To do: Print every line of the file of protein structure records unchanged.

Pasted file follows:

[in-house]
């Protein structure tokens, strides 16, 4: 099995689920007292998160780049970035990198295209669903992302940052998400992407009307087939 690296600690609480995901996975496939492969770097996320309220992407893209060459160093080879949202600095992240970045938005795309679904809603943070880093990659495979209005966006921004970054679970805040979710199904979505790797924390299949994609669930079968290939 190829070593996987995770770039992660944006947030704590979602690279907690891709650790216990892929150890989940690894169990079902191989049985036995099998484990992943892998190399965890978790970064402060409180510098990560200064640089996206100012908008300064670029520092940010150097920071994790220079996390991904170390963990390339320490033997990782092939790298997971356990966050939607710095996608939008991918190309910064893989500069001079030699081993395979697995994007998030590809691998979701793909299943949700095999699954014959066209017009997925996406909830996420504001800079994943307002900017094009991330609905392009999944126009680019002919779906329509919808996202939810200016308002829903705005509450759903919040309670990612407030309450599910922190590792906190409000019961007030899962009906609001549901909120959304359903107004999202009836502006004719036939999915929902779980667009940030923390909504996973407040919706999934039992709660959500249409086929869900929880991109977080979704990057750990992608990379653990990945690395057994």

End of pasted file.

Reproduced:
[in-house]
């Protein structure tokens, strides 16, 4: 099995689920007292998160780049970035990198295209669903992302940052998400992407009307087939 690296600690609480995901996975496939492969770097996320309220992407893209060459160093080879949202600095992240970045938005795309679904809603943070880093990659495979209005966006921004970054679970805040979710199904979505790797924390299949994609669930079968290939 190829070593996987995770770039992660944006947030704590979602690279907690891709650790216990892929150890989940690894169990079902191989049985036995099998484990992943892998190399965890978790970064402060409180510098990560200064640089996206100012908008300064670029520092940010150097920071994790220079996390991904170390963990390339320490033997990782092939790298997971356990966050939607710095996608939008991918190309910064893989500069001079030699081993395979697995994007998030590809691998979701793909299943949700095999699954014959066209017009997925996406909830996420504001800079994943307002900017094009991330609905392009999944126009680019002919779906329509919808996202939810200016308002829903705005509450759903919040309670990612407030309450599910922190590792906190409000019961007030899962009906609001549901909120959304359903107004999202009836502006004719036939999915929902779980667009940030923390909504996973407040919706999934039992709660959500249409086929869900929880991109977080979704990057750990992608990379653990990945690395057994």